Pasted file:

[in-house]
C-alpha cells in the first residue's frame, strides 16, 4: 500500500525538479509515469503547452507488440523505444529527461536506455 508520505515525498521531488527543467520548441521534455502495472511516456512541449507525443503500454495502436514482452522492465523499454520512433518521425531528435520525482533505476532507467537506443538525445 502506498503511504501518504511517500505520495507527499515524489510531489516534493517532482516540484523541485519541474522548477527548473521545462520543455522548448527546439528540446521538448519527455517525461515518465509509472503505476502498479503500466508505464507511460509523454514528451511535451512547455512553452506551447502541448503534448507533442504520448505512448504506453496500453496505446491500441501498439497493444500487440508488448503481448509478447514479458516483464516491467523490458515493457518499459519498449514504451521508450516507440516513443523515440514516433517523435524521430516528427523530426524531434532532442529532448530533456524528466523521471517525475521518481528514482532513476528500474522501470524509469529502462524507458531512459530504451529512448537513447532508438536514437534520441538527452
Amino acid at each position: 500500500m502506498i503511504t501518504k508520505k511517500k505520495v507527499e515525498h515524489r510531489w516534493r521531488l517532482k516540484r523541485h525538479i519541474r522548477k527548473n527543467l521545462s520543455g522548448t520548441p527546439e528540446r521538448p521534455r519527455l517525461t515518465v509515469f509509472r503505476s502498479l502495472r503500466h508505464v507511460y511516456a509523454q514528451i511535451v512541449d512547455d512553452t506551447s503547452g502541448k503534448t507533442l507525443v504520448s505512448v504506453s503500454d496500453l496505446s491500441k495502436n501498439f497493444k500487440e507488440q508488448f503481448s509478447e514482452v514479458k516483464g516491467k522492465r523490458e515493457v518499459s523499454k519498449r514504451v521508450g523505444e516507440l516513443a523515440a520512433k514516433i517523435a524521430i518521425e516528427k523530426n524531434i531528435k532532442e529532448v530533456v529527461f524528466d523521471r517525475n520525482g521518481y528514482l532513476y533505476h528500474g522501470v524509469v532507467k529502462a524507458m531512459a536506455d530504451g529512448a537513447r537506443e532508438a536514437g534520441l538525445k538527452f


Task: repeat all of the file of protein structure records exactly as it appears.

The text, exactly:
[in-house]
C-alpha cells in the first residue's frame, strides 16, 4: 500500500525538479509515469503547452507488440523505444529527461536506455 508520505515525498521531488527543467520548441521534455502495472511516456512541449507525443503500454495502436514482452522492465523499454520512433518521425531528435520525482533505476532507467537506443538525445 502506498503511504501518504511517500505520495507527499515524489510531489516534493517532482516540484523541485519541474522548477527548473521545462520543455522548448527546439528540446521538448519527455517525461515518465509509472503505476502498479503500466508505464507511460509523454514528451511535451512547455512553452506551447502541448503534448507533442504520448505512448504506453496500453496505446491500441501498439497493444500487440508488448503481448509478447514479458516483464516491467523490458515493457518499459519498449514504451521508450516507440516513443523515440514516433517523435524521430516528427523530426524531434532532442529532448530533456524528466523521471517525475521518481528514482532513476528500474522501470524509469529502462524507458531512459530504451529512448537513447532508438536514437534520441538527452
Amino acid at each position: 500500500m502506498i503511504t501518504k508520505k511517500k505520495v507527499e515525498h515524489r510531489w516534493r521531488l517532482k516540484r523541485h525538479i519541474r522548477k527548473n527543467l521545462s520543455g522548448t520548441p527546439e528540446r521538448p521534455r519527455l517525461t515518465v509515469f509509472r503505476s502498479l502495472r503500466h508505464v507511460y511516456a509523454q514528451i511535451v512541449d512547455d512553452t506551447s503547452g502541448k503534448t507533442l507525443v504520448s505512448v504506453s503500454d496500453l496505446s491500441k495502436n501498439f497493444k500487440e507488440q508488448f503481448s509478447e514482452v514479458k516483464g516491467k522492465r523490458e515493457v518499459s523499454k519498449r514504451v521508450g523505444e516507440l516513443a523515440a520512433k514516433i517523435a524521430i518521425e516528427k523530426n524531434i531528435k532532442e529532448v530533456v529527461f524528466d523521471r517525475n520525482g521518481y528514482l532513476y533505476h528500474g522501470v524509469v532507467k529502462a524507458m531512459a536506455d530504451g529512448a537513447r537506443e532508438a536514437g534520441l538525445k538527452f